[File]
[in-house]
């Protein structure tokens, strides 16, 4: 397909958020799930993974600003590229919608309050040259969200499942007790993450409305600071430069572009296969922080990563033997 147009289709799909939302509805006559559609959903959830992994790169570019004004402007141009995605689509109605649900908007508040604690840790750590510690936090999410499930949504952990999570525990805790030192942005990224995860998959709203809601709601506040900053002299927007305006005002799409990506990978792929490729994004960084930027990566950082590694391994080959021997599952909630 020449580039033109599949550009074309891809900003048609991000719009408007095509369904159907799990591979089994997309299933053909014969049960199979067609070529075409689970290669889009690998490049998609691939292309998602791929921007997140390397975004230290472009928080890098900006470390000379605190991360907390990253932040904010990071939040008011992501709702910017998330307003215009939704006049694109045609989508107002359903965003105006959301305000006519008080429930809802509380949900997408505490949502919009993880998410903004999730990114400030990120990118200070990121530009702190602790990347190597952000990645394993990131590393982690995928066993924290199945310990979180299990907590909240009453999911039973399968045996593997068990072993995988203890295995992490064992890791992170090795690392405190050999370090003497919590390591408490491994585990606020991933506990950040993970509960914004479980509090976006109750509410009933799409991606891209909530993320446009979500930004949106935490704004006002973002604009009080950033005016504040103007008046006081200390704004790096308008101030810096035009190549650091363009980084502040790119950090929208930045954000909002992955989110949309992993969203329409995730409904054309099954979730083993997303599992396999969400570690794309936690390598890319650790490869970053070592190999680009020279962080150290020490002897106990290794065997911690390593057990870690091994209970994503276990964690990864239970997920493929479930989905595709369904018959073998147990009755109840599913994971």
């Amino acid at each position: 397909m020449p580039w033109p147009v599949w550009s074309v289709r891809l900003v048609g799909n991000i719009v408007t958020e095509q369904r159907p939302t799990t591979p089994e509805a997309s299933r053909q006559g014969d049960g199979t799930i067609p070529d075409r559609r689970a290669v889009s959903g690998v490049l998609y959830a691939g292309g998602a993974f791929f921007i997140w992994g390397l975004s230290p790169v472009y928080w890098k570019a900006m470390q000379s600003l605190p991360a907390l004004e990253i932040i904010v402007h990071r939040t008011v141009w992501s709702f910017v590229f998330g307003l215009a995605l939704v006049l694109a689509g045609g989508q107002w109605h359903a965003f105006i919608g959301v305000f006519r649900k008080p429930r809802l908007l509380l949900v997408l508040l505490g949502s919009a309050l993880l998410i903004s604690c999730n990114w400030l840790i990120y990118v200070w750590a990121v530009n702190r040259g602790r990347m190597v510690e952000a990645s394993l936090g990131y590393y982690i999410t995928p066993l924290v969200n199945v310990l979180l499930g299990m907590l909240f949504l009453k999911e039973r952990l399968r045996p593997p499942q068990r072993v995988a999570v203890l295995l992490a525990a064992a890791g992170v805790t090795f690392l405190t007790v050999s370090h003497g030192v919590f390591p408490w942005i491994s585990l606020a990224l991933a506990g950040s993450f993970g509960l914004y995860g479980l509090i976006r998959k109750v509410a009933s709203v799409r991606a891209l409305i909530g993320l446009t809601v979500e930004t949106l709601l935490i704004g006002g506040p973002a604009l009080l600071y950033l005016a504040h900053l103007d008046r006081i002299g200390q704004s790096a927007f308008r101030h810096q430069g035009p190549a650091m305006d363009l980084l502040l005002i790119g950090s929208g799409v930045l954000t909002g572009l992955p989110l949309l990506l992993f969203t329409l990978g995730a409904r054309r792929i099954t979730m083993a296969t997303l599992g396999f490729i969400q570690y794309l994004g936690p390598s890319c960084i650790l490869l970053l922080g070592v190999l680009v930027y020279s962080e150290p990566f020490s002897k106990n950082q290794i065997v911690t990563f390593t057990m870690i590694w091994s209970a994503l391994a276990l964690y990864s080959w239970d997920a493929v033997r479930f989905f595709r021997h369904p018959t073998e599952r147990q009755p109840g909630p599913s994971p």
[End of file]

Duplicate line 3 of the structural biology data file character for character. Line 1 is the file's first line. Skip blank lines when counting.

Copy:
């Amino acid at each position: 397909m020449p580039w033109p147009v599949w550009s074309v289709r891809l900003v048609g799909n991000i719009v408007t958020e095509q369904r159907p939302t799990t591979p089994e509805a997309s299933r053909q006559g014969d049960g199979t799930i067609p070529d075409r559609r689970a290669v889009s959903g690998v490049l998609y959830a691939g292309g998602a993974f791929f921007i997140w992994g390397l975004s230290p790169v472009y928080w890098k570019a900006m470390q000379s600003l605190p991360a907390l004004e990253i932040i904010v402007h990071r939040t008011v141009w992501s709702f910017v590229f998330g307003l215009a995605l939704v006049l694109a689509g045609g989508q107002w109605h359903a965003f105006i919608g959301v305000f006519r649900k008080p429930r809802l908007l509380l949900v997408l508040l505490g949502s919009a309050l993880l998410i903004s604690c999730n990114w400030l840790i990120y990118v200070w750590a990121v530009n702190r040259g602790r990347m190597v510690e952000a990645s394993l936090g990131y590393y982690i999410t995928p066993l924290v969200n199945v310990l979180l499930g299990m907590l909240f949504l009453k999911e039973r952990l399968r045996p593997p499942q068990r072993v995988a999570v203890l295995l992490a525990a064992a890791g992170v805790t090795f690392l405190t007790v050999s370090h003497g030192v919590f390591p408490w942005i491994s585990l606020a990224l991933a506990g950040s993450f993970g509960l914004y995860g479980l509090i976006r998959k109750v509410a009933s709203v799409r991606a891209l409305i909530g993320l446009t809601v979500e930004t949106l709601l935490i704004g006002g506040p973002a604009l009080l600071y950033l005016a504040h900053l103007d008046r006081i002299g200390q704004s790096a927007f308008r101030h810096q430069g035009p190549a650091m305006d363009l980084l502040l005002i790119g950090s929208g799409v930045l954000t909002g572009l992955p989110l949309l990506l992993f969203t329409l990978g995730a409904r054309r792929i099954t979730m083993a296969t997303l599992g396999f490729i969400q570690y794309l994004g936690p390598s890319c960084i650790l490869l970053l922080g070592v190999l680009v930027y020279s962080e150290p990566f020490s002897k106990n950082q290794i065997v911690t990563f390593t057990m870690i590694w091994s209970a994503l391994a276990l964690y990864s080959w239970d997920a493929v033997r479930f989905f595709r021997h369904p018959t073998e599952r147990q009755p109840g909630p599913s994971p």